Magazine Features

Saving a Species Struck by Systemic Oversights at Clear Lake

Since the 1950s, four native fish extinctions have taken place in Lake County’s Clear Lake: the thicktail chub, Clear Lake splittail, Pacific lamprey, and hardhead. A fifth endemic species, the Clear Lake hitch, is teetering on the brink. “Agencies view the hitch as just a fish. But for Tribes the hitch is sacred,” explains Big Valley Band of Pomo Indians tribal elder Ron Montez, Sr. “We believe Creator placed this...
Shorebirds-on-1-restored-habitat_U.S.-Geological-Survey_William-Chan

Wetland Restoration is for the Birds

It’s high tide at Eden Landing Ecological Reserve, on San Francisco Bay due west of Union City, and Nathan Van Schmidt is counting birds on Pond E9 with both hands. Van Schmidt, science director for the San Francisco Bay Bird Observatory, has a clicker in his right hand to track American Avocet, and another in his left for Northern Shoveler. “Wetlands can support an incredible biomass of birds,” he says....
Aerial view of Bouldin Island. Courtesy MWD

An Inclusive Vision for Bouldin Island

Over resistance from local governments and environmental organizations, in 2016 Southern California’s Metropolitan Water District purchased five islands in the Sacramento-San Joaquin River Delta. While it wasn’t immediately clear what the powerful water agency intended for these islands, the move reminded some Californians of the “Wild West” years of water rights claimed by surreptitious land purchases. Now, years later, it appears the District is making good on that purchase by...
Vogel Island after breaching during first filling. Photo: EIP/Bill Arnerich

Lookout Slough Restoration will be the Delta’s Largest Yet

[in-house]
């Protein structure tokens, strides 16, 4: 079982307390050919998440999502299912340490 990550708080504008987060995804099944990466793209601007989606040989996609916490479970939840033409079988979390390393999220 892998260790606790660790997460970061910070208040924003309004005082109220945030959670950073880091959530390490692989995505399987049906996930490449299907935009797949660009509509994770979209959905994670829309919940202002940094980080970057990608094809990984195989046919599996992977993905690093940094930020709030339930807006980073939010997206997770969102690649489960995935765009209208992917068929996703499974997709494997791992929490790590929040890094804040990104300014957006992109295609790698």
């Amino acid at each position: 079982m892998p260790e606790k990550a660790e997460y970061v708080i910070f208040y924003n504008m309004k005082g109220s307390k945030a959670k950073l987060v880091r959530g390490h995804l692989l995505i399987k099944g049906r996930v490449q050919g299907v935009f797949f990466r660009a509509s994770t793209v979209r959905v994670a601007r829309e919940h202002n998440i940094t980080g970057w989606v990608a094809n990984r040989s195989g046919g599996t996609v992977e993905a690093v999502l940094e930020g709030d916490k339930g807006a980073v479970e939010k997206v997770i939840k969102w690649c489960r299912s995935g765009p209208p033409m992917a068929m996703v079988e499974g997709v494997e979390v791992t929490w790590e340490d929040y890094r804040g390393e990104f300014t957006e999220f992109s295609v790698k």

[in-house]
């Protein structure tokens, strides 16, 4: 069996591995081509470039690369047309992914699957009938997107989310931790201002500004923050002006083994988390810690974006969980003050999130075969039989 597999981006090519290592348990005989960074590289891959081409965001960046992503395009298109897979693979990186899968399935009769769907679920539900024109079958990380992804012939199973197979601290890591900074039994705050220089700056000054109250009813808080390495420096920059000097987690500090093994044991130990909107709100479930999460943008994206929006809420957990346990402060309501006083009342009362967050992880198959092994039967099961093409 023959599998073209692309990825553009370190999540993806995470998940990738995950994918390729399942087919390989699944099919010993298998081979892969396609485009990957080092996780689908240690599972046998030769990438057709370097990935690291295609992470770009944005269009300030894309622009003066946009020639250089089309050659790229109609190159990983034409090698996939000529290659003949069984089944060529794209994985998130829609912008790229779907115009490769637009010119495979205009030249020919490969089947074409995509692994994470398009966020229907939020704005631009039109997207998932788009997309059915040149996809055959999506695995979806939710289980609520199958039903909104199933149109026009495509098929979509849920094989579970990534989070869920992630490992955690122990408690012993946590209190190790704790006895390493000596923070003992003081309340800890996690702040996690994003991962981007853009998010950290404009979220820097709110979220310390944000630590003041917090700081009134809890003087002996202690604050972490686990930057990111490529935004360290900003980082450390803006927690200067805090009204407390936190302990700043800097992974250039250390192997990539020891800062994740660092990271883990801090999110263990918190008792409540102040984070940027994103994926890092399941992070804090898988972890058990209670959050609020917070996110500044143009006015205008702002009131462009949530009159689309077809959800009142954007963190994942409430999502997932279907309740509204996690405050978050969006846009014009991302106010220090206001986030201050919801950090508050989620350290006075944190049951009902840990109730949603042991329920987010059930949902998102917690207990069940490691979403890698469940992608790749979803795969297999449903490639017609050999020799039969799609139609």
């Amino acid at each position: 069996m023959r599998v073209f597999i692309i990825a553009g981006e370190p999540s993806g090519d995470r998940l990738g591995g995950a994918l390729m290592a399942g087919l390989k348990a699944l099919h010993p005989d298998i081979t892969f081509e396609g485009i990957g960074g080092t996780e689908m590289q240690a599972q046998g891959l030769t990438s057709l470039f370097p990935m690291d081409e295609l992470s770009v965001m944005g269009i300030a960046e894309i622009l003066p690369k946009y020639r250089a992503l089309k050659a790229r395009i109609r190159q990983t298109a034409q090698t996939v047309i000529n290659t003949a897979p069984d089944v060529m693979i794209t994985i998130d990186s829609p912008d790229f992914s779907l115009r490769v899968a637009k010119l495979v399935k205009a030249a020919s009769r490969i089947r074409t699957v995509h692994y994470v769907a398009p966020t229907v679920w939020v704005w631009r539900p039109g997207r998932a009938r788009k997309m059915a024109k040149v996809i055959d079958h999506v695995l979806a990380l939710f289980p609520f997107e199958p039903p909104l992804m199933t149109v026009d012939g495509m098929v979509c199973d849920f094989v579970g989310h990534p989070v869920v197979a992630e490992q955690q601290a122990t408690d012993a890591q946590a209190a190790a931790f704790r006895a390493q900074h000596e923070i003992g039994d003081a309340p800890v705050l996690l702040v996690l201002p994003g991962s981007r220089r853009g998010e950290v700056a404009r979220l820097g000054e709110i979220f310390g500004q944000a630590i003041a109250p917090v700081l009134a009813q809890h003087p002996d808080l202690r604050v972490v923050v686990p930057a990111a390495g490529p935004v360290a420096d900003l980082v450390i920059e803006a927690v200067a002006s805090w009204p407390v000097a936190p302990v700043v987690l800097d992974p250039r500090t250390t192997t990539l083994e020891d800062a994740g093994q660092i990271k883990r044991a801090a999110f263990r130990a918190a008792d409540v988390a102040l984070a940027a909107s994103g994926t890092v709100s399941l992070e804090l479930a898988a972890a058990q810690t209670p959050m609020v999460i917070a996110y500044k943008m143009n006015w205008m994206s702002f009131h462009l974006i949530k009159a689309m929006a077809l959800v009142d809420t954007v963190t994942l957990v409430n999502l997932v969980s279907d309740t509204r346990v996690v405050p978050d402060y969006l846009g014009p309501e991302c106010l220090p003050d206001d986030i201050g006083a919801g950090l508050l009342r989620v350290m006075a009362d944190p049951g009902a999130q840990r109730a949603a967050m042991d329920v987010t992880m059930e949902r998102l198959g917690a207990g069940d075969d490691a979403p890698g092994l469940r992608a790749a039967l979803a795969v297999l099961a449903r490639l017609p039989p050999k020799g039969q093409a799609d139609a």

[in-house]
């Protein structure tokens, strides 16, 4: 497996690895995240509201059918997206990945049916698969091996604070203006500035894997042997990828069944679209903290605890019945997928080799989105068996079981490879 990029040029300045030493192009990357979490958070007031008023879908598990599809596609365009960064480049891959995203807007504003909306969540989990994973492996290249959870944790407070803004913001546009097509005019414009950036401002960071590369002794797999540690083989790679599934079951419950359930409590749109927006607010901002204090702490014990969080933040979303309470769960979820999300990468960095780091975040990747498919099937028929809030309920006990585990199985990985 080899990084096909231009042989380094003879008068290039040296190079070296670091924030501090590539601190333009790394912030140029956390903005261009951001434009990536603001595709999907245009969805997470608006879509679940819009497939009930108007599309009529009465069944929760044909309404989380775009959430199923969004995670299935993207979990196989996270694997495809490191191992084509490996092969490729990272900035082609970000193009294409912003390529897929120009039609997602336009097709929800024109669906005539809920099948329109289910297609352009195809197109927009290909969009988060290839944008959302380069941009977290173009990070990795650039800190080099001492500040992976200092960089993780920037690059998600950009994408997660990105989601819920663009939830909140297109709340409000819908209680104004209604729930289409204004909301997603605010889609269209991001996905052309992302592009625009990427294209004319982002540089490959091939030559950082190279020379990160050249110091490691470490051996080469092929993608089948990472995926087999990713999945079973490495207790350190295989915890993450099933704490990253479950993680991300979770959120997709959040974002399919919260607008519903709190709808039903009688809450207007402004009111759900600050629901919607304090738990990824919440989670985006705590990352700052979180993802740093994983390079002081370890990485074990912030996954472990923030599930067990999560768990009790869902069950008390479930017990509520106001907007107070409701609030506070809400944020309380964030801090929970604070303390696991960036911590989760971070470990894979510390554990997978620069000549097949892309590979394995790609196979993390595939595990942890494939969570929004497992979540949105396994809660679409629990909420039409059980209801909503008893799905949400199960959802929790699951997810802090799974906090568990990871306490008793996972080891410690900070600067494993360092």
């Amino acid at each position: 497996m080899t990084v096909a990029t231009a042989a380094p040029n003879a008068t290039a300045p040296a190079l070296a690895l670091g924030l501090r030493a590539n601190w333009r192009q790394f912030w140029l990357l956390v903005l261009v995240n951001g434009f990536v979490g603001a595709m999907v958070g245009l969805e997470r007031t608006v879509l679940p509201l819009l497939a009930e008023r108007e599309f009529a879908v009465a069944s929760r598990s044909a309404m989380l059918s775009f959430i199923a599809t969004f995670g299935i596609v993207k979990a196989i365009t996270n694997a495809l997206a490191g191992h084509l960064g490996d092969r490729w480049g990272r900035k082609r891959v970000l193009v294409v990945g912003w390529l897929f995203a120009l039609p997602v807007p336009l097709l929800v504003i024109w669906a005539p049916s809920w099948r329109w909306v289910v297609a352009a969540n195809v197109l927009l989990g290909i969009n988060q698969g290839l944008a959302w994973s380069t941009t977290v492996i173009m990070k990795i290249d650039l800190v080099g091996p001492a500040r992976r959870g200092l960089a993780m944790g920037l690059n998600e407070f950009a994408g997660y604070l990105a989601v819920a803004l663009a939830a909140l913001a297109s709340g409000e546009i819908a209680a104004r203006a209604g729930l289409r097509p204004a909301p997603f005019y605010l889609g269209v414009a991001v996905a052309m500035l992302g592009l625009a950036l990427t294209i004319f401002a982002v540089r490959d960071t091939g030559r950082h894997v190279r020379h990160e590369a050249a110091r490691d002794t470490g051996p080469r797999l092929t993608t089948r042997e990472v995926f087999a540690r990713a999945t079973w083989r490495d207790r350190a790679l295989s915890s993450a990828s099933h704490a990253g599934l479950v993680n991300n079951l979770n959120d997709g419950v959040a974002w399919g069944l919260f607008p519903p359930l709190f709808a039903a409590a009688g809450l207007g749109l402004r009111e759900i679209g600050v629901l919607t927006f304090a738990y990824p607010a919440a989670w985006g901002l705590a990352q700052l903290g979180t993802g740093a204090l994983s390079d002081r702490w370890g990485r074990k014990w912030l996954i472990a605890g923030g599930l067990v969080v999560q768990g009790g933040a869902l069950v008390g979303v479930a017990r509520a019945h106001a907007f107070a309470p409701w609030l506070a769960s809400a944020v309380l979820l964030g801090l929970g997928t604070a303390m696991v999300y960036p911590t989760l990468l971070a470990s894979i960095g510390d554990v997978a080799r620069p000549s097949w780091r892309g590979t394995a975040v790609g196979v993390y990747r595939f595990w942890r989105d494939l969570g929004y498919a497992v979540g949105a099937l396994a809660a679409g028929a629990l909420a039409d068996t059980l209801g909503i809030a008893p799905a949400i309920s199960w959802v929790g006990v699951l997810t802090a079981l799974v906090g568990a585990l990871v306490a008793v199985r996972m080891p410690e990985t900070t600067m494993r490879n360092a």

When the restoration of Lookout Slough is complete, Lookout Slough will be no more. Created to provide water for a century-old duck-hunting club, the human-made canal will be filled in as part of a $119 million, 3,400-acre tidal wetlands restoration, the largest ever in the Sacramento-San Joaquin Delta. “Drought and climate change have elevated the importance of these types of multi-benefit projects,” said Karla Nemeth, director of the California Department...
Measuring sediment accretion and Hamilton wetlands restoration site in Marin County. Photo: ESA

From Sticks to Satellites: Restoration 1960-2023

The 1960s and ‘70s were a time of rapid change for the San Francisco Bay shoreline. It had long been treated as a waste disposal site or area to fill for development, but public outcry for protection reached a crescendo in 1969 with the birth of the San Francisco Bay Conservation and Development Commission (BCDC). The passage of the federal Clean Water Act in 1972 meant that destruction of wetland...
A freshly groomed bank far left. Some of the old revetment now forms riffles mid-river. Photo: Daniel McGlynn

Setbacks and Swallows for the Sacramento River

Adam Henderson spreads out an atlas with colorful pages on the closed trunk of his white sedan. It’s an early morning in February and the sun is just high enough to start burning off a blanket of fog that’s settled among the nearby willows and cottonwoods. Behind us, across a gravel parking lot, is a gate that’s an access point for the Sacramento River National Wildlife Refuge, controlled and maintained...
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ESTUARY News is the 30-year-old regional magazine of the San Francisco Estuary Partnership and its myriad partners around the Bay and Delta. Written by professional, independent journalists, it provides in-depth, silo-crossing coverage of the environmental, restoration.

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